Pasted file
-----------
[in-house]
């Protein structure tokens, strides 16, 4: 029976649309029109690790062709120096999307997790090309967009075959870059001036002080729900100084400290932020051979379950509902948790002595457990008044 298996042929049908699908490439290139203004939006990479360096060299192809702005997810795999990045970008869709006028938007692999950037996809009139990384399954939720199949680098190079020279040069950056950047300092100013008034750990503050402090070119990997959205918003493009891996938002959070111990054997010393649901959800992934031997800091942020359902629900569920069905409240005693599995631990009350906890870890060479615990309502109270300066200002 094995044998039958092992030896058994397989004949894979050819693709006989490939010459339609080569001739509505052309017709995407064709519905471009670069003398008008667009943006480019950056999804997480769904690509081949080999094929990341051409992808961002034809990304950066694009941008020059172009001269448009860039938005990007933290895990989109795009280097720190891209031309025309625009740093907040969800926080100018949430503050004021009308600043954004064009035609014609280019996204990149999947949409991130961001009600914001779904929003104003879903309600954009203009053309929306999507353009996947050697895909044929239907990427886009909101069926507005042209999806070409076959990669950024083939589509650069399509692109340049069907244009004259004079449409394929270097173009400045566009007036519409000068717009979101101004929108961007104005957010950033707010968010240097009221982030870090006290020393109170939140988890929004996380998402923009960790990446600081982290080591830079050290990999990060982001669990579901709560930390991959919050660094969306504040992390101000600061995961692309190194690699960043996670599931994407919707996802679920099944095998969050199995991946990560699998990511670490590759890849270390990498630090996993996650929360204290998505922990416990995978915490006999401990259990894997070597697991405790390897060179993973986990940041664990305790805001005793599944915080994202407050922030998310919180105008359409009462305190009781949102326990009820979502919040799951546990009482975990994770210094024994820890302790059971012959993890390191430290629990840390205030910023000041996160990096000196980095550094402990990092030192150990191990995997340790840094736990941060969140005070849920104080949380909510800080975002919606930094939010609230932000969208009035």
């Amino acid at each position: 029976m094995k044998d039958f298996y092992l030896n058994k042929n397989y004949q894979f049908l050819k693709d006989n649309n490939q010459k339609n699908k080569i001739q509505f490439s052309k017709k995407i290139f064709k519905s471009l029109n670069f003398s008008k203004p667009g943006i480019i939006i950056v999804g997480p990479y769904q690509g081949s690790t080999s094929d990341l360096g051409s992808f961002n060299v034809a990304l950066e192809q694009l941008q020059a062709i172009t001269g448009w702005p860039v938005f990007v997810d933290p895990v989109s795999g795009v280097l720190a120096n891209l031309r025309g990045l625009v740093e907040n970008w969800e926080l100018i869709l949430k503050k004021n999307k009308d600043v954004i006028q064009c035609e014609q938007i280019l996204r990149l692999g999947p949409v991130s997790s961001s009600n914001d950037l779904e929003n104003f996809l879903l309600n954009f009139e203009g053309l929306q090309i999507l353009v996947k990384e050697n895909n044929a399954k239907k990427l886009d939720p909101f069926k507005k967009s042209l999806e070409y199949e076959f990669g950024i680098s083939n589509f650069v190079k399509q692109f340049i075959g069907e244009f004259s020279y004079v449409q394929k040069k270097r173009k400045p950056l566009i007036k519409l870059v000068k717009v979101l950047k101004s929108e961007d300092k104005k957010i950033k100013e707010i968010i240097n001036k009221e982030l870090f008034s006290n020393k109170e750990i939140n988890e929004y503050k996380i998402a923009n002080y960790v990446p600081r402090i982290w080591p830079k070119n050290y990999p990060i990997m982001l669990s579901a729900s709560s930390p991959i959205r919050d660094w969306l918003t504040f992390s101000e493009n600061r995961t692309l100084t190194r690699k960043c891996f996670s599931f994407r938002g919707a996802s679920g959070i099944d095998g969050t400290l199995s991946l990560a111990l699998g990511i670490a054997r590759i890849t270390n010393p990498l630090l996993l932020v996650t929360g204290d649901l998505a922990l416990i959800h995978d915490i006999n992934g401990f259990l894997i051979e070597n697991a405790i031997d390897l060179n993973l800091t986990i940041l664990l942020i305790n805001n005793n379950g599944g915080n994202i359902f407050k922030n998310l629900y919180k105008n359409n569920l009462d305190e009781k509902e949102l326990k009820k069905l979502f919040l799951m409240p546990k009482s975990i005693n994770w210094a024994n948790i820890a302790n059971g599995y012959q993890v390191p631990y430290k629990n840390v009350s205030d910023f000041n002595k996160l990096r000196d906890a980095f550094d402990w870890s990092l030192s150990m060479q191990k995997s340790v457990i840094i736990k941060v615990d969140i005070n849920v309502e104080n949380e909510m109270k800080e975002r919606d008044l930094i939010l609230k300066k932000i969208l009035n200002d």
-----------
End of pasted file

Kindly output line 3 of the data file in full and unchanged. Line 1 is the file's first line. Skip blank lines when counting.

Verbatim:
């Amino acid at each position: 029976m094995k044998d039958f298996y092992l030896n058994k042929n397989y004949q894979f049908l050819k693709d006989n649309n490939q010459k339609n699908k080569i001739q509505f490439s052309k017709k995407i290139f064709k519905s471009l029109n670069f003398s008008k203004p667009g943006i480019i939006i950056v999804g997480p990479y769904q690509g081949s690790t080999s094929d990341l360096g051409s992808f961002n060299v034809a990304l950066e192809q694009l941008q020059a062709i172009t001269g448009w702005p860039v938005f990007v997810d933290p895990v989109s795999g795009v280097l720190a120096n891209l031309r025309g990045l625009v740093e907040n970008w969800e926080l100018i869709l949430k503050k004021n999307k009308d600043v954004i006028q064009c035609e014609q938007i280019l996204r990149l692999g999947p949409v991130s997790s961001s009600n914001d950037l779904e929003n104003f996809l879903l309600n954009f009139e203009g053309l929306q090309i999507l353009v996947k990384e050697n895909n044929a399954k239907k990427l886009d939720p909101f069926k507005k967009s042209l999806e070409y199949e076959f990669g950024i680098s083939n589509f650069v190079k399509q692109f340049i075959g069907e244009f004259s020279y004079v449409q394929k040069k270097r173009k400045p950056l566009i007036k519409l870059v000068k717009v979101l950047k101004s929108e961007d300092k104005k957010i950033k100013e707010i968010i240097n001036k009221e982030l870090f008034s006290n020393k109170e750990i939140n988890e929004y503050k996380i998402a923009n002080y960790v990446p600081r402090i982290w080591p830079k070119n050290y990999p990060i990997m982001l669990s579901a729900s709560s930390p991959i959205r919050d660094w969306l918003t504040f992390s101000e493009n600061r995961t692309l100084t190194r690699k960043c891996f996670s599931f994407r938002g919707a996802s679920g959070i099944d095998g969050t400290l199995s991946l990560a111990l699998g990511i670490a054997r590759i890849t270390n010393p990498l630090l996993l932020v996650t929360g204290d649901l998505a922990l416990i959800h995978d915490i006999n992934g401990f259990l894997i051979e070597n697991a405790i031997d390897l060179n993973l800091t986990i940041l664990l942020i305790n805001n005793n379950g599944g915080n994202i359902f407050k922030n998310l629900y919180k105008n359409n569920l009462d305190e009781k509902e949102l326990k009820k069905l979502f919040l799951m409240p546990k009482s975990i005693n994770w210094a024994n948790i820890a302790n059971g599995y012959q993890v390191p631990y430290k629990n840390v009350s205030d910023f000041n002595k996160l990096r000196d906890a980095f550094d402990w870890s990092l030192s150990m060479q191990k995997s340790v457990i840094i736990k941060v615990d969140i005070n849920v309502e104080n949380e909510m109270k800080e975002r919606d008044l930094i939010l609230k300066k932000i969208l009035n200002d």